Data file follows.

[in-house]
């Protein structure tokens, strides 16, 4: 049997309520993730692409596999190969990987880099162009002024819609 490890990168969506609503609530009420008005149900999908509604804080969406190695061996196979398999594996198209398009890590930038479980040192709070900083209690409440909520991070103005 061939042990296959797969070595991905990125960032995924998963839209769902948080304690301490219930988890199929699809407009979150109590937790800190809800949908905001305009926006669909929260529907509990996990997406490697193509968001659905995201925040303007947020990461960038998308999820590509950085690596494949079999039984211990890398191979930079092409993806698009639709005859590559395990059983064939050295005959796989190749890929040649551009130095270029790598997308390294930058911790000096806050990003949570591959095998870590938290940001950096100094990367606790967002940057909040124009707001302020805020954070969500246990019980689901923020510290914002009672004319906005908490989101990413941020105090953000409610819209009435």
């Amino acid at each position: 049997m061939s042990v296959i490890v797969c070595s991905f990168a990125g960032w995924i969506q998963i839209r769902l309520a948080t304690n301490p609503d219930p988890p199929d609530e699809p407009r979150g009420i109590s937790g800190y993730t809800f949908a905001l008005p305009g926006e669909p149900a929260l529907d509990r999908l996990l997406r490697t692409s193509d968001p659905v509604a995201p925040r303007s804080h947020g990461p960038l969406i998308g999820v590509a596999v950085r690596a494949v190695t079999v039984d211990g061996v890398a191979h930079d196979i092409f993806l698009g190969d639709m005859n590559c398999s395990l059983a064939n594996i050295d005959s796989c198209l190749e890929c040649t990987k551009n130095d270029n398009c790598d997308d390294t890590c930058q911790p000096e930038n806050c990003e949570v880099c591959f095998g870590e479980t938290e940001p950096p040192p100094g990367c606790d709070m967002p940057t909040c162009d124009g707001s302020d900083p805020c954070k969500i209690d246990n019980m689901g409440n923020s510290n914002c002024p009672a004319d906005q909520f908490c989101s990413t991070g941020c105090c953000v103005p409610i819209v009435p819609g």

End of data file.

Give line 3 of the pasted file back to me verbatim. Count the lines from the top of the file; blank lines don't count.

């Amino acid at each position: 049997m061939s042990v296959i490890v797969c070595s991905f990168a990125g960032w995924i969506q998963i839209r769902l309520a948080t304690n301490p609503d219930p988890p199929d609530e699809p407009r979150g009420i109590s937790g800190y993730t809800f949908a905001l008005p305009g926006e669909p149900a929260l529907d509990r999908l996990l997406r490697t692409s193509d968001p659905v509604a995201p925040r303007s804080h947020g990461p960038l969406i998308g999820v590509a596999v950085r690596a494949v190695t079999v039984d211990g061996v890398a191979h930079d196979i092409f993806l698009g190969d639709m005859n590559c398999s395990l059983a064939n594996i050295d005959s796989c198209l190749e890929c040649t990987k551009n130095d270029n398009c790598d997308d390294t890590c930058q911790p000096e930038n806050c990003e949570v880099c591959f095998g870590e479980t938290e940001p950096p040192p100094g990367c606790d709070m967002p940057t909040c162009d124009g707001s302020d900083p805020c954070k969500i209690d246990n019980m689901g409440n923020s510290n914002c002024p009672a004319d906005q909520f908490c989101s990413t991070g941020c105090c953000v103005p409610i819209v009435p819609g």